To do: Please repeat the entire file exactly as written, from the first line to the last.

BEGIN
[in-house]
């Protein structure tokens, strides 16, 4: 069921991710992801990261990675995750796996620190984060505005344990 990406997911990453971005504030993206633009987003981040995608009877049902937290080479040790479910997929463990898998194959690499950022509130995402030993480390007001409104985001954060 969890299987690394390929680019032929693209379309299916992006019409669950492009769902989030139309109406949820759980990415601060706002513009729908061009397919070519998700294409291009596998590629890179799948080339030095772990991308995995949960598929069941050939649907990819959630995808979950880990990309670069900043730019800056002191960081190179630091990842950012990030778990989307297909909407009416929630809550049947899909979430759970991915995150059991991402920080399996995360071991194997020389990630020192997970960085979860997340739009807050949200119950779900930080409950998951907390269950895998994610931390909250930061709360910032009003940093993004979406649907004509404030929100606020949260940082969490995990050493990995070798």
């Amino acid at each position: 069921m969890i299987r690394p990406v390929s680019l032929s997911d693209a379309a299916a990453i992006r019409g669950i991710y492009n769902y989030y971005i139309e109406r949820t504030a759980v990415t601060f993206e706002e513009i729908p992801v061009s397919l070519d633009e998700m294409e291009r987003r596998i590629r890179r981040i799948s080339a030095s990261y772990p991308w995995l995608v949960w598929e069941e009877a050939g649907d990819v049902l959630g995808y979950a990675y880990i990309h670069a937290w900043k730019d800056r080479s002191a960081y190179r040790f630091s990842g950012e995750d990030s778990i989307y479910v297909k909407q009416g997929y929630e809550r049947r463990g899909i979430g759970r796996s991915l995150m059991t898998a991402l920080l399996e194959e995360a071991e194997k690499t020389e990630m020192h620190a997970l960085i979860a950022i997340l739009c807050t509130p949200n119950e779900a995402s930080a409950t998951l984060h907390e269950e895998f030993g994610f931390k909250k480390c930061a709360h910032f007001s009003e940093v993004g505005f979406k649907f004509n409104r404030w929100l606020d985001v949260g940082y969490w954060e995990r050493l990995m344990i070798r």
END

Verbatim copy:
[in-house]
């Protein structure tokens, strides 16, 4: 069921991710992801990261990675995750796996620190984060505005344990 990406997911990453971005504030993206633009987003981040995608009877049902937290080479040790479910997929463990898998194959690499950022509130995402030993480390007001409104985001954060 969890299987690394390929680019032929693209379309299916992006019409669950492009769902989030139309109406949820759980990415601060706002513009729908061009397919070519998700294409291009596998590629890179799948080339030095772990991308995995949960598929069941050939649907990819959630995808979950880990990309670069900043730019800056002191960081190179630091990842950012990030778990989307297909909407009416929630809550049947899909979430759970991915995150059991991402920080399996995360071991194997020389990630020192997970960085979860997340739009807050949200119950779900930080409950998951907390269950895998994610931390909250930061709360910032009003940093993004979406649907004509404030929100606020949260940082969490995990050493990995070798």
């Amino acid at each position: 069921m969890i299987r690394p990406v390929s680019l032929s997911d693209a379309a299916a990453i992006r019409g669950i991710y492009n769902y989030y971005i139309e109406r949820t504030a759980v990415t601060f993206e706002e513009i729908p992801v061009s397919l070519d633009e998700m294409e291009r987003r596998i590629r890179r981040i799948s080339a030095s990261y772990p991308w995995l995608v949960w598929e069941e009877a050939g649907d990819v049902l959630g995808y979950a990675y880990i990309h670069a937290w900043k730019d800056r080479s002191a960081y190179r040790f630091s990842g950012e995750d990030s778990i989307y479910v297909k909407q009416g997929y929630e809550r049947r463990g899909i979430g759970r796996s991915l995150m059991t898998a991402l920080l399996e194959e995360a071991e194997k690499t020389e990630m020192h620190a997970l960085i979860a950022i997340l739009c807050t509130p949200n119950e779900a995402s930080a409950t998951l984060h907390e269950e895998f030993g994610f931390k909250k480390c930061a709360h910032f007001s009003e940093v993004g505005f979406k649907f004509n409104r404030w929100l606020d985001v949260g940082y969490w954060e995990r050493l990995m344990i070798r």